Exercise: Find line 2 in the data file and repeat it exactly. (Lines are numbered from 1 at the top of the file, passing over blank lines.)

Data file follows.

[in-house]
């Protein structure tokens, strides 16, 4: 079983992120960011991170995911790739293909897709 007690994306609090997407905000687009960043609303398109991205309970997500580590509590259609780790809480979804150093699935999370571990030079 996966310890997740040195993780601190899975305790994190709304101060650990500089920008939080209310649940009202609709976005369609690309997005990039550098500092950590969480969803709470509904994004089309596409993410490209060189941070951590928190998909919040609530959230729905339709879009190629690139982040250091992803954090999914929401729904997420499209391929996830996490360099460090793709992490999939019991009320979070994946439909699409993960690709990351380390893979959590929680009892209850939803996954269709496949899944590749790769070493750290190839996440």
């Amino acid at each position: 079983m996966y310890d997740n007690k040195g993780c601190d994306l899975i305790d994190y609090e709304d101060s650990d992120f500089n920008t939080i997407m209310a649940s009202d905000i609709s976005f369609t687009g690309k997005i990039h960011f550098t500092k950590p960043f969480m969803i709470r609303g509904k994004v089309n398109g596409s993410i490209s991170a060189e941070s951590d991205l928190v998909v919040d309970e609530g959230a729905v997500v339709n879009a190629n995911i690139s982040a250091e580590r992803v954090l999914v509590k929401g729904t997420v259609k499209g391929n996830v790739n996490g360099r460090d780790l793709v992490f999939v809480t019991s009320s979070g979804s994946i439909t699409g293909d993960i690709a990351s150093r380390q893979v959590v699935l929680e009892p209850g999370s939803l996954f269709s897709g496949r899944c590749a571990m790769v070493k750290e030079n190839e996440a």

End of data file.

């Protein structure tokens, strides 16, 4: 079983992120960011991170995911790739293909897709 007690994306609090997407905000687009960043609303398109991205309970997500580590509590259609780790809480979804150093699935999370571990030079 996966310890997740040195993780601190899975305790994190709304101060650990500089920008939080209310649940009202609709976005369609690309997005990039550098500092950590969480969803709470509904994004089309596409993410490209060189941070951590928190998909919040609530959230729905339709879009190629690139982040250091992803954090999914929401729904997420499209391929996830996490360099460090793709992490999939019991009320979070994946439909699409993960690709990351380390893979959590929680009892209850939803996954269709496949899944590749790769070493750290190839996440």